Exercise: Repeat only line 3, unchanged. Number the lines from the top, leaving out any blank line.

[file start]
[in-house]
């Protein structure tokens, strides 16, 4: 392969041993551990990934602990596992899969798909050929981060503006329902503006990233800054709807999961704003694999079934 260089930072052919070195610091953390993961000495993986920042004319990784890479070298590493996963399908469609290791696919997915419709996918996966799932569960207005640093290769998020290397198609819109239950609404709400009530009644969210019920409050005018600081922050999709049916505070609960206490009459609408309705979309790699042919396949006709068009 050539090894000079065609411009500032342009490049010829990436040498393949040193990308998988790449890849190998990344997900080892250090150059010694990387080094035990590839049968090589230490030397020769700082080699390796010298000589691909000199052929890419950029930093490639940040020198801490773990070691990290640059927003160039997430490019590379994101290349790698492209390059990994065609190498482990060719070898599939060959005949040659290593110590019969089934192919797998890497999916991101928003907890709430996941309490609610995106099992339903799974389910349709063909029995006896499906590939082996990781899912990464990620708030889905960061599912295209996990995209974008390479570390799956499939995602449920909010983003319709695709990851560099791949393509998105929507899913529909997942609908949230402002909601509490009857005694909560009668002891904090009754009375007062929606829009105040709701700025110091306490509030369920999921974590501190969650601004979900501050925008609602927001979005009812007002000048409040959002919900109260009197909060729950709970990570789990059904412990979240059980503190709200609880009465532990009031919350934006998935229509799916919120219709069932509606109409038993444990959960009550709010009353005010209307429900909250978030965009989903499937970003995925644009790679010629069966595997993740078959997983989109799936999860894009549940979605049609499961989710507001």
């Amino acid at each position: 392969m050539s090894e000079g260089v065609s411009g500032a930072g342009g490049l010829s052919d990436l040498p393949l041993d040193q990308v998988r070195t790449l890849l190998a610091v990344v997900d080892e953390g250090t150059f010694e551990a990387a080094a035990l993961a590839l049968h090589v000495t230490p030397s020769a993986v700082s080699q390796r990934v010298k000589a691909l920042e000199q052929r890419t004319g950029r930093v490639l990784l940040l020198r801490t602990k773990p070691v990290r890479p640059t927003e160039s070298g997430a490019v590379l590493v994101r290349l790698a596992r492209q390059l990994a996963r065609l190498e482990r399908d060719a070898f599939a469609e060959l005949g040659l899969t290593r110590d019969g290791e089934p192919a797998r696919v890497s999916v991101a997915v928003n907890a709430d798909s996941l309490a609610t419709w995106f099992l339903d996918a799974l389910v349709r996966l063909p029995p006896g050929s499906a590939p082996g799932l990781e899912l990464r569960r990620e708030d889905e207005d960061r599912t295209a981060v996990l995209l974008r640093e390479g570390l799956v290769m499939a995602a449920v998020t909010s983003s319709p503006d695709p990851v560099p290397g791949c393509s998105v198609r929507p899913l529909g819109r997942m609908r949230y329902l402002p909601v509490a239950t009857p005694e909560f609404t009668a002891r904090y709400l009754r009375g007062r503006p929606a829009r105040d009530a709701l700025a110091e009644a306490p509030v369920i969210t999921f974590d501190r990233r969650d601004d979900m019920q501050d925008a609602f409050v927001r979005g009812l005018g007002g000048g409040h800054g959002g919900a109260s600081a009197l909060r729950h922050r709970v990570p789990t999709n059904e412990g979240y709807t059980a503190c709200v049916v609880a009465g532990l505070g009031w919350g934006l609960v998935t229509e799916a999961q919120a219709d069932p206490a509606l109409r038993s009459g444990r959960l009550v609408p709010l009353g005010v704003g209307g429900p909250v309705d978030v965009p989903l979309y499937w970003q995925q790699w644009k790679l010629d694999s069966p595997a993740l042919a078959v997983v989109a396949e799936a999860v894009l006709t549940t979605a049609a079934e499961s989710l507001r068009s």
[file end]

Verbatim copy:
């Amino acid at each position: 392969m050539s090894e000079g260089v065609s411009g500032a930072g342009g490049l010829s052919d990436l040498p393949l041993d040193q990308v998988r070195t790449l890849l190998a610091v990344v997900d080892e953390g250090t150059f010694e551990a990387a080094a035990l993961a590839l049968h090589v000495t230490p030397s020769a993986v700082s080699q390796r990934v010298k000589a691909l920042e000199q052929r890419t004319g950029r930093v490639l990784l940040l020198r801490t602990k773990p070691v990290r890479p640059t927003e160039s070298g997430a490019v590379l590493v994101r290349l790698a596992r492209q390059l990994a996963r065609l190498e482990r399908d060719a070898f599939a469609e060959l005949g040659l899969t290593r110590d019969g290791e089934p192919a797998r696919v890497s999916v991101a997915v928003n907890a709430d798909s996941l309490a609610t419709w995106f099992l339903d996918a799974l389910v349709r996966l063909p029995p006896g050929s499906a590939p082996g799932l990781e899912l990464r569960r990620e708030d889905e207005d960061r599912t295209a981060v996990l995209l974008r640093e390479g570390l799956v290769m499939a995602a449920v998020t909010s983003s319709p503006d695709p990851v560099p290397g791949c393509s998105v198609r929507p899913l529909g819109r997942m609908r949230y329902l402002p909601v509490a239950t009857p005694e909560f609404t009668a002891r904090y709400l009754r009375g007062r503006p929606a829009r105040d009530a709701l700025a110091e009644a306490p509030v369920i969210t999921f974590d501190r990233r969650d601004d979900m019920q501050d925008a609602f409050v927001r979005g009812l005018g007002g000048g409040h800054g959002g919900a109260s600081a009197l909060r729950h922050r709970v990570p789990t999709n059904e412990g979240y709807t059980a503190c709200v049916v609880a009465g532990l505070g009031w919350g934006l609960v998935t229509e799916a999961q919120a219709d069932p206490a509606l109409r038993s009459g444990r959960l009550v609408p709010l009353g005010v704003g209307g429900p909250v309705d978030v965009p989903l979309y499937w970003q995925q790699w644009k790679l010629d694999s069966p595997a993740l042919a078959v997983v989109a396949e799936a999860v894009l006709t549940t979605a049609a079934e499961s989710l507001r068009s």